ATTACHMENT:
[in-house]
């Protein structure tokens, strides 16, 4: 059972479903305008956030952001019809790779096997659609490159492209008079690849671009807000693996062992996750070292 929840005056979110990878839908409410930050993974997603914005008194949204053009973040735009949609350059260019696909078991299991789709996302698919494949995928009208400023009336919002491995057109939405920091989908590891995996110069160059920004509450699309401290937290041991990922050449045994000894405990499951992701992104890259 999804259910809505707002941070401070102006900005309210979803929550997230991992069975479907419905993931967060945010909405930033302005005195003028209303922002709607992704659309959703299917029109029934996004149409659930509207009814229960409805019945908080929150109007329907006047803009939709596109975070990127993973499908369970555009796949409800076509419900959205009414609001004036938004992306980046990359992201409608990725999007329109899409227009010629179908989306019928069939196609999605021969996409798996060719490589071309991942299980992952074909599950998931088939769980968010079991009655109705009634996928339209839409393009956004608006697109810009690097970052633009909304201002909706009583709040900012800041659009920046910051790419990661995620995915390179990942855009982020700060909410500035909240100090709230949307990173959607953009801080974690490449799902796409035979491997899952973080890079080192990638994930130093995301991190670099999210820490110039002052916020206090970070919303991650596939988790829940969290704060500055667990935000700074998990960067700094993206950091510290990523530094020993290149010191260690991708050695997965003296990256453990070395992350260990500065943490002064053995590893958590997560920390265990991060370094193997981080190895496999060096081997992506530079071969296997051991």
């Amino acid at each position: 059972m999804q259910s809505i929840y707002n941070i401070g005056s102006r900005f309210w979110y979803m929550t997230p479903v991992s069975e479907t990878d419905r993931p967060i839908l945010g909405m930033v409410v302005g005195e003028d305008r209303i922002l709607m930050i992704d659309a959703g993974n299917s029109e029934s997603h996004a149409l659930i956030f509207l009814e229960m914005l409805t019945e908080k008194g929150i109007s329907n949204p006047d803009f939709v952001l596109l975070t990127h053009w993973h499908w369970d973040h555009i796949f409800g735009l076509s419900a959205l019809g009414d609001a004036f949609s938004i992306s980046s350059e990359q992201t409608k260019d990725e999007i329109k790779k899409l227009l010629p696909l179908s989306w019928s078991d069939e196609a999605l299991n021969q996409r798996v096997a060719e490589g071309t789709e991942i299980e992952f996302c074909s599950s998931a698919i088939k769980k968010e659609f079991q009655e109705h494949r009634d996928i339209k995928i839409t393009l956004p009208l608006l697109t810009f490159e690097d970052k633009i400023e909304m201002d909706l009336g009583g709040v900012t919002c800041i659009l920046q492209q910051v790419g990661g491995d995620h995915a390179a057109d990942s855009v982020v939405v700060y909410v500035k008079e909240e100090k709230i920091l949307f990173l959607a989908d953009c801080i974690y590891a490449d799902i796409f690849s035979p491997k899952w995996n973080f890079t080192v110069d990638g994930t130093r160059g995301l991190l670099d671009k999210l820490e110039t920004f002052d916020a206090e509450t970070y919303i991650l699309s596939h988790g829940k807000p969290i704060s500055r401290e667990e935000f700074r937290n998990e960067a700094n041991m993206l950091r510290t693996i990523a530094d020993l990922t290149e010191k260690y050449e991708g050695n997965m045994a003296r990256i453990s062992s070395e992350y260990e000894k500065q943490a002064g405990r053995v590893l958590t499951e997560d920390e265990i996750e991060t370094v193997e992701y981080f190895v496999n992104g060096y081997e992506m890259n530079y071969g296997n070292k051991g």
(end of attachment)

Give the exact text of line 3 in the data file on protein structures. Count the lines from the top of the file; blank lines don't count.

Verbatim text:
């Amino acid at each position: 059972m999804q259910s809505i929840y707002n941070i401070g005056s102006r900005f309210w979110y979803m929550t997230p479903v991992s069975e479907t990878d419905r993931p967060i839908l945010g909405m930033v409410v302005g005195e003028d305008r209303i922002l709607m930050i992704d659309a959703g993974n299917s029109e029934s997603h996004a149409l659930i956030f509207l009814e229960m914005l409805t019945e908080k008194g929150i109007s329907n949204p006047d803009f939709v952001l596109l975070t990127h053009w993973h499908w369970d973040h555009i796949f409800g735009l076509s419900a959205l019809g009414d609001a004036f949609s938004i992306s980046s350059e990359q992201t409608k260019d990725e999007i329109k790779k899409l227009l010629p696909l179908s989306w019928s078991d069939e196609a999605l299991n021969q996409r798996v096997a060719e490589g071309t789709e991942i299980e992952f996302c074909s599950s998931a698919i088939k769980k968010e659609f079991q009655e109705h494949r009634d996928i339209k995928i839409t393009l956004p009208l608006l697109t810009f490159e690097d970052k633009i400023e909304m201002d909706l009336g009583g709040v900012t919002c800041i659009l920046q492209q910051v790419g990661g491995d995620h995915a390179a057109d990942s855009v982020v939405v700060y909410v500035k008079e909240e100090k709230i920091l949307f990173l959607a989908d953009c801080i974690y590891a490449d799902i796409f690849s035979p491997k899952w995996n973080f890079t080192v110069d990638g994930t130093r160059g995301l991190l670099d671009k999210l820490e110039t920004f002052d916020a206090e509450t970070y919303i991650l699309s596939h988790g829940k807000p969290i704060s500055r401290e667990e935000f700074r937290n998990e960067a700094n041991m993206l950091r510290t693996i990523a530094d020993l990922t290149e010191k260690y050449e991708g050695n997965m045994a003296r990256i453990s062992s070395e992350y260990e000894k500065q943490a002064g405990r053995v590893l958590t499951e997560d920390e265990i996750e991060t370094v193997e992701y981080f190895v496999n992104g060096y081997e992506m890259n530079y071969g296997n070292k051991g």